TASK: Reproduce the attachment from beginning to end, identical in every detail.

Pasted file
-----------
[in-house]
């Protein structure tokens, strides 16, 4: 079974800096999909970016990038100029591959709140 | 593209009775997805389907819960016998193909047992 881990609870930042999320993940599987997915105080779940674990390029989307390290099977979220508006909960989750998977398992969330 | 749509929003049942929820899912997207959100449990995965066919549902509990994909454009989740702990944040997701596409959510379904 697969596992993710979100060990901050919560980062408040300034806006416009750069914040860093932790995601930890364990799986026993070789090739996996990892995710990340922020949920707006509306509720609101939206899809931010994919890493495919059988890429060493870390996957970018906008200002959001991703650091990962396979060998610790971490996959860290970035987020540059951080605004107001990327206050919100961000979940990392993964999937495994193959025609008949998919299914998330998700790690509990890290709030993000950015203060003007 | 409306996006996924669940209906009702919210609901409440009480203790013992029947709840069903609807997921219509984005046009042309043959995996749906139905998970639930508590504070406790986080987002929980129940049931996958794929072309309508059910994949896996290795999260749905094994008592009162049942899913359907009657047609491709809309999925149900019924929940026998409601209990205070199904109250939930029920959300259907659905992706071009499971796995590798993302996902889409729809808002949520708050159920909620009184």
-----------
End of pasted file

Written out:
[in-house]
């Protein structure tokens, strides 16, 4: 079974800096999909970016990038100029591959709140 | 593209009775997805389907819960016998193909047992 881990609870930042999320993940599987997915105080779940674990390029989307390290099977979220508006909960989750998977398992969330 | 749509929003049942929820899912997207959100449990995965066919549902509990994909454009989740702990944040997701596409959510379904 697969596992993710979100060990901050919560980062408040300034806006416009750069914040860093932790995601930890364990799986026993070789090739996996990892995710990340922020949920707006509306509720609101939206899809931010994919890493495919059988890429060493870390996957970018906008200002959001991703650091990962396979060998610790971490996959860290970035987020540059951080605004107001990327206050919100961000979940990392993964999937495994193959025609008949998919299914998330998700790690509990890290709030993000950015203060003007 | 409306996006996924669940209906009702919210609901409440009480203790013992029947709840069903609807997921219509984005046009042309043959995996749906139905998970639930508590504070406790986080987002929980129940049931996958794929072309309508059910994949896996290795999260749905094994008592009162049942899913359907009657047609491709809309999925149900019924929940026998409601209990205070199904109250939930029920959300259907659905992706071009499971796995590798993302996902889409729809808002949520708050159920909620009184």